In this article, the authors discuss the evolution of trust, distrust, and formal coordination and control in interorganizational relationships. They suggest that the degrees to which managers trust and distrust their partners during initial stages of cooperation leave strong imprints on the development of these relationships in later stages of collaboration. This derives from the impact of trust and distrust on (a) formal coordination and control, (b) interorganizational performance, and (c) the interpretations that managers attribute to the behavior of their partners. Collectively, the authors' arguments give rise to a conceptual framework that indicates that there is a high propensity for interorganizational relationships to develop along vicious or virtuous cycles. By integrating and reconciling previous work on the trust-control nexus and by emphasizing the dynamics associated with it, the article contributes to a more comprehensive and refined understanding of the evolution of interorganizational cooperation.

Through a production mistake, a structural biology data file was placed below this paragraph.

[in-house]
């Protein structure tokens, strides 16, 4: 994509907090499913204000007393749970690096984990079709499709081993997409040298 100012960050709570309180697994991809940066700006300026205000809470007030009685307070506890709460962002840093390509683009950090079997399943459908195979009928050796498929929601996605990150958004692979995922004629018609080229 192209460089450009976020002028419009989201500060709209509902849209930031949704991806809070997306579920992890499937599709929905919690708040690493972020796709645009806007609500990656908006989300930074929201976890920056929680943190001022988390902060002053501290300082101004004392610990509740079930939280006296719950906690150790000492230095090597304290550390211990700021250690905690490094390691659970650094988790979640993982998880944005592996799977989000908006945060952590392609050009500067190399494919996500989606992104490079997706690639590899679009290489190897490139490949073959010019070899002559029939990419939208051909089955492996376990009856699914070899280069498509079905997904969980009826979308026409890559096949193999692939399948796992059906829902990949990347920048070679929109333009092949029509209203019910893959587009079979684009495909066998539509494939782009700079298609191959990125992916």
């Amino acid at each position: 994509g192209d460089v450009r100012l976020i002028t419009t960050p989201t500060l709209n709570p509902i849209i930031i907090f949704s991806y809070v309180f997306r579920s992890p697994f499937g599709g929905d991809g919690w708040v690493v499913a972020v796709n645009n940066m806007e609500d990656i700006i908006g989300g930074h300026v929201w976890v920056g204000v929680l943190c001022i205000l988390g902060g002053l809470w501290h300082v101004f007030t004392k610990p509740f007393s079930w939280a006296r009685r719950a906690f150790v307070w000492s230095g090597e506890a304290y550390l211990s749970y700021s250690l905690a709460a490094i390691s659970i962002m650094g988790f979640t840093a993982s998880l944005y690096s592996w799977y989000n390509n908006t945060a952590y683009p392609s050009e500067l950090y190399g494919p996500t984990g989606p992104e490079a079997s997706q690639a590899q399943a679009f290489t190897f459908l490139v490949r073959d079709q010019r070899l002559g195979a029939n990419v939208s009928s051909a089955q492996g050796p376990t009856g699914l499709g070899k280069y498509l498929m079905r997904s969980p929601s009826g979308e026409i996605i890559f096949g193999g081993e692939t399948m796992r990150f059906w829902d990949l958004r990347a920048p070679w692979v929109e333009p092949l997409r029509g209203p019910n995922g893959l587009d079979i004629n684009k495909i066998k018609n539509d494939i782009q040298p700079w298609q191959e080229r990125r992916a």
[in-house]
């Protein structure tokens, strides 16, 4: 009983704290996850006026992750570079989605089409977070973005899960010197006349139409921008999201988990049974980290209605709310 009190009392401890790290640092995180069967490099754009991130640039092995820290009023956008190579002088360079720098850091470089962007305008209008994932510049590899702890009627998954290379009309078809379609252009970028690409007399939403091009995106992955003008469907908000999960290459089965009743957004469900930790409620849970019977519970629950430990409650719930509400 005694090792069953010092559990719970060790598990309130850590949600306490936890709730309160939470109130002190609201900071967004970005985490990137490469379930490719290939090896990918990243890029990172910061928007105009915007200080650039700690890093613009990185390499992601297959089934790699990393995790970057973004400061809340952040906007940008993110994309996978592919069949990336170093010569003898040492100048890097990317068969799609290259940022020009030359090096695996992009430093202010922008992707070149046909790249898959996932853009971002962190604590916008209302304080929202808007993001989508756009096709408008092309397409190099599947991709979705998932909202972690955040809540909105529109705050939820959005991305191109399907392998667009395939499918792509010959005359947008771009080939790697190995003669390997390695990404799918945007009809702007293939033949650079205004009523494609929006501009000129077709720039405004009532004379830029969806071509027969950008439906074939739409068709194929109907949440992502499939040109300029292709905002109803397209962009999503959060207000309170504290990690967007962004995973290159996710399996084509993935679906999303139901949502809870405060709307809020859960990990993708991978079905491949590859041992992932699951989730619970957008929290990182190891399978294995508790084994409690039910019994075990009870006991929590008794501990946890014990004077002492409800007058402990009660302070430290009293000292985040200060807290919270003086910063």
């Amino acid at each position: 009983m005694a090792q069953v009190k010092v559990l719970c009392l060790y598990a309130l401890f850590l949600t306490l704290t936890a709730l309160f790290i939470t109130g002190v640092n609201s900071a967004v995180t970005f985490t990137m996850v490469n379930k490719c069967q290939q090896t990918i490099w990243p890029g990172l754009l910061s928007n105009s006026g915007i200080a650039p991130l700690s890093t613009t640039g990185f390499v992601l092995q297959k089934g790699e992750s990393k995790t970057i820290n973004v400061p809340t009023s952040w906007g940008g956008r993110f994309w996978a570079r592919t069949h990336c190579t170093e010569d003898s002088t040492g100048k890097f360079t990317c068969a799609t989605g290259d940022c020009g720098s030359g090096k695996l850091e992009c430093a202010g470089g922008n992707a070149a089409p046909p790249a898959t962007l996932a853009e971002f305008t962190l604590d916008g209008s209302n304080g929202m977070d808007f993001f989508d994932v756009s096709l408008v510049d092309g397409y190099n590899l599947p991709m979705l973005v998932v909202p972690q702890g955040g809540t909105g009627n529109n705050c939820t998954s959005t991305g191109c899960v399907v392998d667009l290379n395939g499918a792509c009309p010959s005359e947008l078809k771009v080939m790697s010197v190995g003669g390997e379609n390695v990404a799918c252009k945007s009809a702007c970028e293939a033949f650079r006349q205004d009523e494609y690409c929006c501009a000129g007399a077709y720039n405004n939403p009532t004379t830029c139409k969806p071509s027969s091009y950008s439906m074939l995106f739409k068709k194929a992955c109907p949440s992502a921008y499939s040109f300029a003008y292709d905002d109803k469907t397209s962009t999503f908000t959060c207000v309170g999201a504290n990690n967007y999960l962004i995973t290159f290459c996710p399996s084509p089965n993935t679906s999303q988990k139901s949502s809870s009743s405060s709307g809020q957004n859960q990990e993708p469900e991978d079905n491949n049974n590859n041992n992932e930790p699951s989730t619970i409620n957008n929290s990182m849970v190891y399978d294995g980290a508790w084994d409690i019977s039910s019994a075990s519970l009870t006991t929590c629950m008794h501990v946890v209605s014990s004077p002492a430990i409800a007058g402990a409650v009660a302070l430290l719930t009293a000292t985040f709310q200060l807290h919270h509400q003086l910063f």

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Keywords distrust, evolution, formal coordination, interorganizational relationship, trust
Persistent URL dx.doi.org/10.1177/1059601106294215, hdl.handle.net/1765/14535
Citation
Vlaar, P.W.L., van den Bosch, F.A.J., & Volberda, H.W.. (2007). On the Evolution of Trust, Distrust, and Formal Coordination and Control in Interorganizational Relationships. Group & organization management, 32(4), 407–428. doi:10.1177/1059601106294215